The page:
New York - Westchester County, Putnam County, Rockland County,

Dutchess County, Orange County, Long Island

Connecticut - Fairfield County, New Haven County, Litchfield County

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Building a NY/CT Regional Community of Like Minded Business People

By nyctregion13831870, Aug 14 2018 12:30PM

Junior Year

Your junior year is key to networking. In between lectures, studying, parties, trips to the library or wherever you may go, make the most of your junior year. Continue cultivating a meaningful network by adding more professors, mentors, and advisors to your network, as well as, continue to search for potential internships.

1. Be Retrospective. Take a look back at your networking goals that you have set over the past two years. Did you meet them? If not, take the time to evaluate why. Where can you improve? Make any necessary changes and move forward. "It's great to have ambition to ultimately succeed in a chosen field, but don't let that make your vision too narrow too soon. Don't shut out the larger picture: that there will be dozens of ways to fail, succeed, and grow." -- Heike Currie, Program Coordinator Communications, The Juilliard School.

2. Be Innovative. Create a strong resume, and yes a resume does matter. Be creative with your resume. Use people in your network to critique it so that you are able to put your best foot forward. Now is also the time to be creative with “networking cards.” You need to have something tangible to hand out to people.

3. Be Online. Networking can happen anywhere and anytime, including online. Develop a solid reputable social media presence. Improve and polish your LinkedIn, Twitter, and Facebook profiles. Social media is one of the first places potential employers will look before hiring you, your presence matters.

4. Be a Dreamer. Make a list of dream companies that you would like to work for and start targeting them. Think of people in your network that might help you get your foot in the door. If possible meet and interview their employees.

By nyctregion13831870, Jul 5 2018 07:56PM

Sophomore Year

The exhilaration, challenges, and not to mention the awkwardness of your freshman year are far behind you. By now, you’ve hopefully settled on a major and are beginning to iron out a few post-graduate plans. Therefore, your sophomore year is a great time to begin to focus on specific network goals.

1. Be Polite. Set a goal to meet one new person everyday. Whether it is just saying hello or taking time to strike up a conversation, you will organically build your network, as well as, work on your people skills.

2. Be Active. Get involved with clubs and organizations that are specifically aligned with your major. By obtaining memberships to professional organizations, you can ultimately give yourself a boost in attaining future goals.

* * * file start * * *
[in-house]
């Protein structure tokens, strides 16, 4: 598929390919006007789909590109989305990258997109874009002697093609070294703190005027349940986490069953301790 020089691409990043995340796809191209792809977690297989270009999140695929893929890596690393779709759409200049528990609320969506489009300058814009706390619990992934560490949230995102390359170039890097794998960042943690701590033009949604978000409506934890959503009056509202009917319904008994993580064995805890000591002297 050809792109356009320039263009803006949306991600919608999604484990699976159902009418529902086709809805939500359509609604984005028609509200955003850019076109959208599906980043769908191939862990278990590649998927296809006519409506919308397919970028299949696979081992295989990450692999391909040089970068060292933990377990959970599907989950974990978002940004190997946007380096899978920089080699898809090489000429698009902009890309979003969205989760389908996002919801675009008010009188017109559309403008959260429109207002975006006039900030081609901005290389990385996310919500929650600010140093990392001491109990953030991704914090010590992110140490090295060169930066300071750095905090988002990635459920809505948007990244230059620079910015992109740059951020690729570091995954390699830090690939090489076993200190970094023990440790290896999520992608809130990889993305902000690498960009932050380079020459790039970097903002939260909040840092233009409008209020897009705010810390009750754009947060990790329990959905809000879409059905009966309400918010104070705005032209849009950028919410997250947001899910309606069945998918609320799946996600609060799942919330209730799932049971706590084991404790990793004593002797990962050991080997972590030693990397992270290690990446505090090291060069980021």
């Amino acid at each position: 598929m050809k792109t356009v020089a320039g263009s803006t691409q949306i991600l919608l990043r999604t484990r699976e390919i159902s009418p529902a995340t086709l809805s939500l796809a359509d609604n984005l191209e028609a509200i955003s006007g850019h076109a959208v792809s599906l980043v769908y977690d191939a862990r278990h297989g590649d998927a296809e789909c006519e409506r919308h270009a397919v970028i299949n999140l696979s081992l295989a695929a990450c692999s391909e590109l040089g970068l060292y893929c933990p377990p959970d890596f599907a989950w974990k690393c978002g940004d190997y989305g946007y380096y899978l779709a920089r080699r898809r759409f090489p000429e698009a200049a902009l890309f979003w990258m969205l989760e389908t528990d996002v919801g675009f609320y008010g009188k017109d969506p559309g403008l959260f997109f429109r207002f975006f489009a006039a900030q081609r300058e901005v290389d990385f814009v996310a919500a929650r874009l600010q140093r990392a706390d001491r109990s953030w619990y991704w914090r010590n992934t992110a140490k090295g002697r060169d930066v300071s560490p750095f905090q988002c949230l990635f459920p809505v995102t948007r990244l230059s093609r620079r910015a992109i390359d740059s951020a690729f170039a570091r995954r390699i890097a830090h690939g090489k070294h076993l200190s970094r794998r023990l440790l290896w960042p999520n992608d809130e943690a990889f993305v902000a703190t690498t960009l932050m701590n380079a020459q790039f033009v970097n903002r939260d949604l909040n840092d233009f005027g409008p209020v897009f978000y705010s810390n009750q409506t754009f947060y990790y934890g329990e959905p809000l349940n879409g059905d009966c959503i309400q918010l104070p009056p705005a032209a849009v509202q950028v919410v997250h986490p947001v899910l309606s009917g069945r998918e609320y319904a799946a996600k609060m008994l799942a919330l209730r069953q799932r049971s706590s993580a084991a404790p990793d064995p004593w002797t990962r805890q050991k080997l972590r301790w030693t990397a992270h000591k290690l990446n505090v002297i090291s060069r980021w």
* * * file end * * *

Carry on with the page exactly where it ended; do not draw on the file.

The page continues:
3. Be Proactive. "There is absolutely, positively no better strategy to figure out what career or careers you might want to pursue, and then break into that field, than talking to people who have done it themselves." -- Lindsey Pollak, author of Getting from College to Career. Meet with professors, mentors, potential employers, and other professionals. They have a wealth of knowledge about their specific fields and have ample contacts that could be assets to your network. They can also help you find an internship, which could potentially parlay into a post-graduate job.

By nyctregion13831870, Jun 23 2018 09:23PM

Freshman Year

The moment you step foot on your college campus is the moment you begin building your network. The people you meet at freshman orientation, in freshman lectures, at a party, in the student center, or essentially anywhere could play the most instrumental roles in your post-graduate career. There are a few easy steps to take to cultivate the connections you make your freshman year of college that can last a lifetime. These connections can turn into connections to your future, including co-workers, bosses and, of course, friends!

1. Be Gregarious. Be Social. Talk to anyone and everyone, there is no need to be picky or exclusive. "Everyone has a network. Your friends, family friends, classmates, employers, graduate teaching assistants, hairdresser, dean, librarian, professors, and, yes, neighbors, are all in your network and can help you expand your contacts. No one starts from scratch and you never know where any connection may lead." -- Lindsey Pollak, author of Getting from College to Career. Don’t be too selective in networking; keep your net wide. The average college student changes their major approximately two times; therefore, a lot can change over the course of four years. Dreams and goals could align by senior year.